The toddler in Kathy Stinson's Red Is Best
has a problem. As she explains on the opening page of this appealing picture book, "My mom doesn't understand about red." Red is Kelly's favourite, and yet her mother is forever trying to convince her to wear other colours. Her mother's reasons are uniformly practical--for example, "Your red mitts have holes in them"--but they fail to take into account the magical powers her pint-sized daughter knows her red things possess. Her brown mittens may be warmer, but "my red mitts make better snowballs." Similarly, Kelly's red stockings help her jump higher, her red boots take bigger steps, and her red pyjamas "keep the monsters away when I'm sleeping."
In Red Is Best, Kathy Stinson takes a simple idea--the clash between the imaginative world of the toddler and the commonsensical world of parents--and develops it with humour and feeling. The enduring popularity of this understated picture book (first published in 1982) is no doubt due to its avoidance of the saccharine language and contrived story lines of so many picture books for this age group. But it also lies in Stinson's understanding of the toddler mind and in illustrator Robin Baird Lewis's lighthearted depiction of the feisty Kelly (who could be a younger sister of that famous 1950s picture-book heroine Eloise). The conclusion to Red Is Best distils toddler logic perfectly. "I like red," Kelly says, "because red is best." (Ages 2 to 4) --Lisa Alward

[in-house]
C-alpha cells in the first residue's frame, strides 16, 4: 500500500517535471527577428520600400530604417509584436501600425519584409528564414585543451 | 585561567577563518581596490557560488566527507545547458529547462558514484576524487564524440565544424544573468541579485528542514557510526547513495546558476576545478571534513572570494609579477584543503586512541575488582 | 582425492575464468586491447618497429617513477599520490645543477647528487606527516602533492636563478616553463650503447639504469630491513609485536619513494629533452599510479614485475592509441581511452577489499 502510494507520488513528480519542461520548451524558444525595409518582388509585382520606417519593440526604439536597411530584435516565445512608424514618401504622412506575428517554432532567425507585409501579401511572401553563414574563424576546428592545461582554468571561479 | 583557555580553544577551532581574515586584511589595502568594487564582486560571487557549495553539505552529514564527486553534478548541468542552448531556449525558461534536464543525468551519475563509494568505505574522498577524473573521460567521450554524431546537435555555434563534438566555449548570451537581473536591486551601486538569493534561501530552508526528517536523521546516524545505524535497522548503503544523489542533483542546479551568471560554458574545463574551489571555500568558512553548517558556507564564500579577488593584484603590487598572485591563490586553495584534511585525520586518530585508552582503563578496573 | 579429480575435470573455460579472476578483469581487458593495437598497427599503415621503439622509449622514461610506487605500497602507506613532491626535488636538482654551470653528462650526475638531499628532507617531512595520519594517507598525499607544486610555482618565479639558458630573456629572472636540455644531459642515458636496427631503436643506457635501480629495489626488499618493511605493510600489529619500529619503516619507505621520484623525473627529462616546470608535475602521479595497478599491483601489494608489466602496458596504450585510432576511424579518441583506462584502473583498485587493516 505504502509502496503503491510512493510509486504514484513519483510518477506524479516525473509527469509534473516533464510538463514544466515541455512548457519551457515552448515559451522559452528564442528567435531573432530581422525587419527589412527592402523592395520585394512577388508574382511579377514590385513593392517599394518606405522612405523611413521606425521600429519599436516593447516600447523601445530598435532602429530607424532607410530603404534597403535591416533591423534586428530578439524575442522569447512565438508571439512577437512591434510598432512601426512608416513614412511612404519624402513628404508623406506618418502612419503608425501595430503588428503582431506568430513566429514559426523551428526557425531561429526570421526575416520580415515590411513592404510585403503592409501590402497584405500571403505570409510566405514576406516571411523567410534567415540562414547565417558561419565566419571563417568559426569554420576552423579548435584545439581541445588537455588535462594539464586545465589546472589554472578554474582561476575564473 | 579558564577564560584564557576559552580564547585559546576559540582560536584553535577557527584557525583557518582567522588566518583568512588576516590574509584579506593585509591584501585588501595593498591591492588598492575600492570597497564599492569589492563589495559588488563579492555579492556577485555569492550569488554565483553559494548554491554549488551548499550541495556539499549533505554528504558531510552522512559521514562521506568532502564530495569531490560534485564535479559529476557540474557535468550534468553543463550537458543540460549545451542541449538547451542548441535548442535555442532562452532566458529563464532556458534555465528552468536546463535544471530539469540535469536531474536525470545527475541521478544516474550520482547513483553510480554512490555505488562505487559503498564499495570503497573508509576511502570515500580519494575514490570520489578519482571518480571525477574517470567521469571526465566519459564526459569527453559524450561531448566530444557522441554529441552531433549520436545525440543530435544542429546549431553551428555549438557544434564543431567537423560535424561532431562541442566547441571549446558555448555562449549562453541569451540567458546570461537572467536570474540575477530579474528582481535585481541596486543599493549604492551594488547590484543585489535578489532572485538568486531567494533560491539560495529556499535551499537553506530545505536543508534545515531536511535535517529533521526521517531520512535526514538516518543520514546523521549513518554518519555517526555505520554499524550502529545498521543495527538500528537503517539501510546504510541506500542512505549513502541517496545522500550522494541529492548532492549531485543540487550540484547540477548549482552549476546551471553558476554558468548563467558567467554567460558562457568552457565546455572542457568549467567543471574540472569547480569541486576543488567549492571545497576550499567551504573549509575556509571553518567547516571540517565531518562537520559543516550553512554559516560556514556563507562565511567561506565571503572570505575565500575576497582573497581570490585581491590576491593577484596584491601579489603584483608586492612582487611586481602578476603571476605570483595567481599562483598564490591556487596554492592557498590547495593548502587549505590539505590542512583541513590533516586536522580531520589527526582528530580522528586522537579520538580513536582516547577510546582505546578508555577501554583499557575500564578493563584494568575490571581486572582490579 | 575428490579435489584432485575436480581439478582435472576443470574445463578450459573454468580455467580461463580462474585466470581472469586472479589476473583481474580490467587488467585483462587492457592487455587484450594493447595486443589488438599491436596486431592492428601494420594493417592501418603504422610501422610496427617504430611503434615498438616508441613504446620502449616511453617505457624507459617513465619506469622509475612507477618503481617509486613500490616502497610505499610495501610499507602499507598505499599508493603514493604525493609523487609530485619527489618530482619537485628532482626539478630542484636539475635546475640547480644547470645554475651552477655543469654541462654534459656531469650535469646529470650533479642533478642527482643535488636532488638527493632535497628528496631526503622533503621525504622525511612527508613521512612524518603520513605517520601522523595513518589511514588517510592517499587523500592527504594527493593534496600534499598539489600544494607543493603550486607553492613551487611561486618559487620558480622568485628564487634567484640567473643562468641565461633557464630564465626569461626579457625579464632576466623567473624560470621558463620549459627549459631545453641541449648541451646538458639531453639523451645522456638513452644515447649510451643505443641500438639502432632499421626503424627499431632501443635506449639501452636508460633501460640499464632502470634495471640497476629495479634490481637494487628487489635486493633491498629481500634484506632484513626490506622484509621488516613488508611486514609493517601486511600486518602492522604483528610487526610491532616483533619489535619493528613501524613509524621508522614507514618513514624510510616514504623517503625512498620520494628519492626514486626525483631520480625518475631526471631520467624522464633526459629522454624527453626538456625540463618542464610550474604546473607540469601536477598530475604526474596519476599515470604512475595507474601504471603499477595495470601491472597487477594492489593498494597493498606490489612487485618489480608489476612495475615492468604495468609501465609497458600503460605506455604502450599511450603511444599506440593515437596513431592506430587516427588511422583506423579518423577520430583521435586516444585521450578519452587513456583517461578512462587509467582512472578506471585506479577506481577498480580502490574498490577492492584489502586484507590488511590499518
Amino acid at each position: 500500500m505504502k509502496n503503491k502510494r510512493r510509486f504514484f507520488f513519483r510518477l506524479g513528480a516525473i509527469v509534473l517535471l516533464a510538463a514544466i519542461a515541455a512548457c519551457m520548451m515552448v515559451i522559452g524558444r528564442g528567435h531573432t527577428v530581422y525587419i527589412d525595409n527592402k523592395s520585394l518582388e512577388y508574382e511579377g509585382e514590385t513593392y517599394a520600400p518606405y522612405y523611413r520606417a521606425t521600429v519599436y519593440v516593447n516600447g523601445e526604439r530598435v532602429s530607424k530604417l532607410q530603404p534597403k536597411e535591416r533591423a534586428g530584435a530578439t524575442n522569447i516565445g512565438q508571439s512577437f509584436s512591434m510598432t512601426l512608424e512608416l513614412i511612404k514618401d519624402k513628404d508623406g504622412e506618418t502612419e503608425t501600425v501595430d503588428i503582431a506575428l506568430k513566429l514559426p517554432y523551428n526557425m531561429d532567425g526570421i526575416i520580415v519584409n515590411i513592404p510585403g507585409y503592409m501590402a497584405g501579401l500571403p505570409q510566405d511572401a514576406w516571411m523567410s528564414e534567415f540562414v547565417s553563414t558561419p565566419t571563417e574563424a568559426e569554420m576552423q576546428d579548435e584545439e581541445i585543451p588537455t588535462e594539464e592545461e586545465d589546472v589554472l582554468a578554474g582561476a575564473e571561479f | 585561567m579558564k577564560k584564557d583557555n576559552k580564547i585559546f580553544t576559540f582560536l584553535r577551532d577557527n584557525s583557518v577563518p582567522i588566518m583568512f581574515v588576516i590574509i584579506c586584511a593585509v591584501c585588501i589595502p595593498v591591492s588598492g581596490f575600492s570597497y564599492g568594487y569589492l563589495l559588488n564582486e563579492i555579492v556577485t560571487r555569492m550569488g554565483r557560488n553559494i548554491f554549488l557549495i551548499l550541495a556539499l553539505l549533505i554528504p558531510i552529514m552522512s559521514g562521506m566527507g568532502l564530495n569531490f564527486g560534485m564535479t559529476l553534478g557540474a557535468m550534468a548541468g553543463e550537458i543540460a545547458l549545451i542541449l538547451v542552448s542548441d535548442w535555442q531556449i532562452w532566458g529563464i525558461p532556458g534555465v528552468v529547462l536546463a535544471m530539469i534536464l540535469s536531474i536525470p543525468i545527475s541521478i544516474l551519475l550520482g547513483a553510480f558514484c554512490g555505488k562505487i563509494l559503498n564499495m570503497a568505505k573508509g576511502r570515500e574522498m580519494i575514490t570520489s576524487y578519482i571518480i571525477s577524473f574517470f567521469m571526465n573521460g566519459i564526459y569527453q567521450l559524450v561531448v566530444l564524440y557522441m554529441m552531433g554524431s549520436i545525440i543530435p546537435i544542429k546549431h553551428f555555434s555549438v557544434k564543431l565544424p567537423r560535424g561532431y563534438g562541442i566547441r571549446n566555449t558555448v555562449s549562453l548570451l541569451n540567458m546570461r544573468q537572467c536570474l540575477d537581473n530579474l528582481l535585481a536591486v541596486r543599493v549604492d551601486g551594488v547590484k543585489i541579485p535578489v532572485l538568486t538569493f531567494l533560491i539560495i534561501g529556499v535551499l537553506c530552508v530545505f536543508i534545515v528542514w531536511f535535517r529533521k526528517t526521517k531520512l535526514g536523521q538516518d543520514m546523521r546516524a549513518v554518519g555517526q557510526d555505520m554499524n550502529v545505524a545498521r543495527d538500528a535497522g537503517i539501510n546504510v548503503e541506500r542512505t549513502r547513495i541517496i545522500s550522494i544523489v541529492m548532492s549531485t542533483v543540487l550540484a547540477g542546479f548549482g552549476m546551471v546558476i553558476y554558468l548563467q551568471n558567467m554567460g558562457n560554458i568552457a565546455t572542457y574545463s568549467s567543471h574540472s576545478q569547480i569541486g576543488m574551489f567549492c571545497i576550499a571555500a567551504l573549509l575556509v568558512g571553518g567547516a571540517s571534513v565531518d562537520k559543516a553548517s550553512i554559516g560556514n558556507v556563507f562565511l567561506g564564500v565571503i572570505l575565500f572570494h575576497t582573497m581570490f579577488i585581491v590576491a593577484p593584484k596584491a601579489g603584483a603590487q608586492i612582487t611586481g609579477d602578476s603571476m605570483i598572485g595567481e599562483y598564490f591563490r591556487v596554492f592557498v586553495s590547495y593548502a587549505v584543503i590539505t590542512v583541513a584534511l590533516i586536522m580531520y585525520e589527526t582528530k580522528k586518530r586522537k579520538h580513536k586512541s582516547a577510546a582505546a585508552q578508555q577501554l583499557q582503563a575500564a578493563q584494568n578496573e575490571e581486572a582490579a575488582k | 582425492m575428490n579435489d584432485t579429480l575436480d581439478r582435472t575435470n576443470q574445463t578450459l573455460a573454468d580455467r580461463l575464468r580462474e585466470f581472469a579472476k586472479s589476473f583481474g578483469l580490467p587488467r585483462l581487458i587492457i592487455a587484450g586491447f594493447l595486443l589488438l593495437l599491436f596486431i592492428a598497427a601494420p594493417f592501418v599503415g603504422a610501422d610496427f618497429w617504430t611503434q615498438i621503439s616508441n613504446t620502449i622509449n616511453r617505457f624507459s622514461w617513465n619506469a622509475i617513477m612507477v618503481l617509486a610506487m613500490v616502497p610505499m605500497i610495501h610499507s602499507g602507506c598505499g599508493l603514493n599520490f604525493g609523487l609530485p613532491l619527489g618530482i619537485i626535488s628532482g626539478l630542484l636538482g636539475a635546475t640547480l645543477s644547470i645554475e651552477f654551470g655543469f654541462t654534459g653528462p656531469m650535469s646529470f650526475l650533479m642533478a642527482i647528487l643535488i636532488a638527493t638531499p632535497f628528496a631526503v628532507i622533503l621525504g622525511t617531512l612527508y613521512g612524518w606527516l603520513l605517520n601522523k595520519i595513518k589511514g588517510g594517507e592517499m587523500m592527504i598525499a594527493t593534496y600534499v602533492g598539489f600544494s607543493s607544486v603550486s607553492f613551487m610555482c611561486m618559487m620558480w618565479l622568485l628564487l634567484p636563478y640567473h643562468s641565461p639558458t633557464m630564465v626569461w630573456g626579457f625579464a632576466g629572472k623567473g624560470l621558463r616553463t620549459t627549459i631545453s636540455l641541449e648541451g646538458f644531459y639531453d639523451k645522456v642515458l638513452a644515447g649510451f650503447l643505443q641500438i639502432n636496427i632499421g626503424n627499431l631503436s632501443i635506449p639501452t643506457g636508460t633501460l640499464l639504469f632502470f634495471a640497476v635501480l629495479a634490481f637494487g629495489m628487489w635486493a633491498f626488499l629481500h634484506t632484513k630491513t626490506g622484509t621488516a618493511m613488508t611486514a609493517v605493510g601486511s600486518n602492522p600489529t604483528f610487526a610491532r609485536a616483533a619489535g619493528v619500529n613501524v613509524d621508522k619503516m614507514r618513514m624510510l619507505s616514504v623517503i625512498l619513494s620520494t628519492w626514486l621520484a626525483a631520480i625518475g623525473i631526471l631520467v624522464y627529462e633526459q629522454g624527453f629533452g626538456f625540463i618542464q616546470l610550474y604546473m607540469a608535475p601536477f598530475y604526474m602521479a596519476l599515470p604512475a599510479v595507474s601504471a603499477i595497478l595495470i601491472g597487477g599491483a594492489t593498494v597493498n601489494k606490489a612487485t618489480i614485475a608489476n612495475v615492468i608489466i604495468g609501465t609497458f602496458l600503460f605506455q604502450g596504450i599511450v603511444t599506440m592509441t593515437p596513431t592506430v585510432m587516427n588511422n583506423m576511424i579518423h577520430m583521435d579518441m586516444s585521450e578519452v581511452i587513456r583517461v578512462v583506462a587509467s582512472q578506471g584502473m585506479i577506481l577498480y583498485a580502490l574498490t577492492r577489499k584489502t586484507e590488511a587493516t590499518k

--This text refers to an out of print or unavailable edition of this title.
A delightful little book to read with youngsters, who find themselves explaining similar things to their parents. (Lake County Parents
Delightful. (School Library Journal
No. 1, Top 32 Books You Should Read Before You Grow Up No. 1, Top 32 Books You Should Read Before You Grow Up (Canadian Children's Book News
No. 1, Top 32 Canadian Books for Children That You Should Read Before You Grow Up (Book News